July 27, 2012 at 8:23 pm |
  7. VersaMonk

    African Enslavement never ends.. just comes in different colours shapes and sizes. Its not that Africans are stupid, they just believe easily in a world full of deception. The question is what happens when they want their land back???.. These guys have learnt from Mugabe.

    July 28, 2012 at 10:35 pm |
  8. Cris

    The best thing to happen to Africa. Now people that can use that land responsibly will be able to produce food to feed the exploding populations of India, and Africa. Whoever calls this enslavement or imperialism has no basis in facts or reason.

    July 30, 2012 at 4:29 am |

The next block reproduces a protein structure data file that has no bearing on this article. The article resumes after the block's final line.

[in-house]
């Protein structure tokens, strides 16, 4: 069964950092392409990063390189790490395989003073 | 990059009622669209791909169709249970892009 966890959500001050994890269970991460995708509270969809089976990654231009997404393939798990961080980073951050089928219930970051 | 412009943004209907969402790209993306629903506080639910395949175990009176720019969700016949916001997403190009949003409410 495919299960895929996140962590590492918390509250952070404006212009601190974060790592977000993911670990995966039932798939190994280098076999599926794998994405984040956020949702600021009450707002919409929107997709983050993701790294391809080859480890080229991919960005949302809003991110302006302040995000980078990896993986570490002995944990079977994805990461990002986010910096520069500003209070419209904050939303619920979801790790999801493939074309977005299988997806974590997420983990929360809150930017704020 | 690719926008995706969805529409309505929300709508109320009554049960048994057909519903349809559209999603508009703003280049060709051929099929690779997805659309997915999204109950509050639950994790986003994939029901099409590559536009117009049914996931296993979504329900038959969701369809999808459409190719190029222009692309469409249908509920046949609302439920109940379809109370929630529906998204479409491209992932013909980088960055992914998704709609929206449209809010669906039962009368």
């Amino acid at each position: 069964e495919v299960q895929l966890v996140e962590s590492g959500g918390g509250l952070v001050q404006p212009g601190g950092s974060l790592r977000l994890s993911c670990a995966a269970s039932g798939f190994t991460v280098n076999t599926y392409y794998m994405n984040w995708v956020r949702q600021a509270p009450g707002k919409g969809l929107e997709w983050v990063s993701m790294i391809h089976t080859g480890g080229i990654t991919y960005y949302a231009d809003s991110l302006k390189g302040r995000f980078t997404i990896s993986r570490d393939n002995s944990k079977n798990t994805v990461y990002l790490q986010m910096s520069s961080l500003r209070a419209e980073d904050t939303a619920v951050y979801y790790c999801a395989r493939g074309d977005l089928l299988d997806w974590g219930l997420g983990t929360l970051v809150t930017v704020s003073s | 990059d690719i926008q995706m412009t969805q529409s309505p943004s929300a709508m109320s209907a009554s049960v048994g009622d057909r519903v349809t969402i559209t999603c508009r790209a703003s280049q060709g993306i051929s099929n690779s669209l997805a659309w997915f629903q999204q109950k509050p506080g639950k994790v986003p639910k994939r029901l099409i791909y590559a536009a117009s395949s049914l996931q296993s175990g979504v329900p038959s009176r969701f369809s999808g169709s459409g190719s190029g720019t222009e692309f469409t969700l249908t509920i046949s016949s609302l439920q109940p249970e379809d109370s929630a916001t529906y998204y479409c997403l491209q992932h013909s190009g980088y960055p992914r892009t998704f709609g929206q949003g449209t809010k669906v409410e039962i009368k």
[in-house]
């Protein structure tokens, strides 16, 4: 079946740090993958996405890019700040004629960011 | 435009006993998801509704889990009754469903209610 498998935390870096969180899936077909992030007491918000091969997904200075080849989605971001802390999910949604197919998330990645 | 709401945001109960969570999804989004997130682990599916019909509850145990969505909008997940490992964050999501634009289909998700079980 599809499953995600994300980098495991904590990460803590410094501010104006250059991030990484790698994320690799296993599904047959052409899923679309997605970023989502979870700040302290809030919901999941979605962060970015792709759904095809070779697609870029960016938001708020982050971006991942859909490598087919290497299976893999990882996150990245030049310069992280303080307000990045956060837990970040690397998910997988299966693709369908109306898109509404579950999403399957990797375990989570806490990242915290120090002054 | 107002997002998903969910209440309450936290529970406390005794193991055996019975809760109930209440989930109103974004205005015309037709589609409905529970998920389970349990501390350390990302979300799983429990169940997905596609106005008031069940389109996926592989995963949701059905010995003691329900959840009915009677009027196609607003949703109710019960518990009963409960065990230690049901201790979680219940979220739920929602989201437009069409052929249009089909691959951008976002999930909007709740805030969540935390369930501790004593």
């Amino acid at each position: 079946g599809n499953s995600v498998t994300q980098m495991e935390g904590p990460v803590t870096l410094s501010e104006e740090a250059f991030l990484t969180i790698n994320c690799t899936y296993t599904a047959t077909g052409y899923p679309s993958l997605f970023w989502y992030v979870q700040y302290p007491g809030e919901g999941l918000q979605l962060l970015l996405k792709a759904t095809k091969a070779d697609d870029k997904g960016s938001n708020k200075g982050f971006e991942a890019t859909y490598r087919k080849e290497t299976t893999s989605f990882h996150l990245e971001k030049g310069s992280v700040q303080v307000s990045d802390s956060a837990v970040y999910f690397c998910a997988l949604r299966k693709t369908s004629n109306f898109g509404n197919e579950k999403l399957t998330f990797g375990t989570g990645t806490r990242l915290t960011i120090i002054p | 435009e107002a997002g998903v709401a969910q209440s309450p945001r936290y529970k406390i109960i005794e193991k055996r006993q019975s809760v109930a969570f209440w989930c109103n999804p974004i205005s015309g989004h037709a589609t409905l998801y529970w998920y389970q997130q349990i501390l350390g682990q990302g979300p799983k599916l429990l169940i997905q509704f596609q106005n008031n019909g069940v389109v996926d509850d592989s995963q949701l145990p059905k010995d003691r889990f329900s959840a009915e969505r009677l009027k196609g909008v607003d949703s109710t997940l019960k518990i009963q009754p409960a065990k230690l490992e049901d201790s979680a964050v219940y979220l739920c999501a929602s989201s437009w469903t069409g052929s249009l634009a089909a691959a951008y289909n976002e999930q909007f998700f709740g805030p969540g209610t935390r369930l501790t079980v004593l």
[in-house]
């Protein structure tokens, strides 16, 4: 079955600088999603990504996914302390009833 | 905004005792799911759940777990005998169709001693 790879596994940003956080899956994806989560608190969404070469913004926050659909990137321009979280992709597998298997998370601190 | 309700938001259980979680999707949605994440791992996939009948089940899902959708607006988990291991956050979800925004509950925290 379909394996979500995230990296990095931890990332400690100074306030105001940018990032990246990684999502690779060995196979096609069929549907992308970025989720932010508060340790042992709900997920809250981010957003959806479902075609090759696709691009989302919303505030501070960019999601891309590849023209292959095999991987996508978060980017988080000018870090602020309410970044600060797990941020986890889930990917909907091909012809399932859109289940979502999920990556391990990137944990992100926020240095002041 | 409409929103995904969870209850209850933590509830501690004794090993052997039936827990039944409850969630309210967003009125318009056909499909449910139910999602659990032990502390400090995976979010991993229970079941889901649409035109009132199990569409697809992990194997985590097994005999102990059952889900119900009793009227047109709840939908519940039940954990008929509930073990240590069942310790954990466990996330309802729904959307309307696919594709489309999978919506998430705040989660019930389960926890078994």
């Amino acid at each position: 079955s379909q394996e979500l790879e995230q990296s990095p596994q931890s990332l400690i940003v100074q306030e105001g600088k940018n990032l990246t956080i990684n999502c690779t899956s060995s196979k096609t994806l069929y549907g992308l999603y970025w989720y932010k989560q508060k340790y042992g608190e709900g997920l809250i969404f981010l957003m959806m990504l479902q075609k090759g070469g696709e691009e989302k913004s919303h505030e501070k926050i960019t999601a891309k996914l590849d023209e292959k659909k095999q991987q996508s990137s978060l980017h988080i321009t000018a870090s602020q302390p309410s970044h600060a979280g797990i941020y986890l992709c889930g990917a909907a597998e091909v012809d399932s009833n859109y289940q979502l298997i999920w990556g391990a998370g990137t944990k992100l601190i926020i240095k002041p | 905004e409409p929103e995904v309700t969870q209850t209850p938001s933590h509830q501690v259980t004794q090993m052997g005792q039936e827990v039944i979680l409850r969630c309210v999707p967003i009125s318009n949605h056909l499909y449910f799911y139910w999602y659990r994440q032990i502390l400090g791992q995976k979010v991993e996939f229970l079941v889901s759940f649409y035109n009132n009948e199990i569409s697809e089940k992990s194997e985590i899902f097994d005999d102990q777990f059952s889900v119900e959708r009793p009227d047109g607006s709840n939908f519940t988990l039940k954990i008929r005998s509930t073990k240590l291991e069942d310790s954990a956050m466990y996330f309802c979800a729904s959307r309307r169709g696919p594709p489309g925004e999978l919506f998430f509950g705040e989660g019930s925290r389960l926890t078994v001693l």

9. dr A Kruger

    Africa started flourishing during the colonial era, then lost all the gains when it ended. Tour Europe and you'll see lots of Africans living there now.. why discriminate against Europeans who can live in Africa and get it going again? Pure racism.

    July 30, 2012 at 6:01 am |
  10. arapikos

    Ghana, has the most ideal land sales in Africa. If you are none Ghanaian you can purchase land for 50 years, after which you can apply for another 50 years or relinquish it– so, actually it is a land leasehold. Somehow, the Europeans, et.al. think the Africans are like the "old school"–not true the young Africans understand the game plans. So, best to make a good deal now or end up loosing all of your investment in the next 15-20 years–when the diaspora returns home–it has already started in some African countries.

    July 30, 2012 at 7:31 am |
  11. DEMOCRAZE

    I think its time to chase those crazy bald heads out of Africa again and put on trail those foolish African leaders who now sale lands like the slave time when they sold their sons and daughters...

    July 30, 2012 at 8:54 am |
  12. Landgrab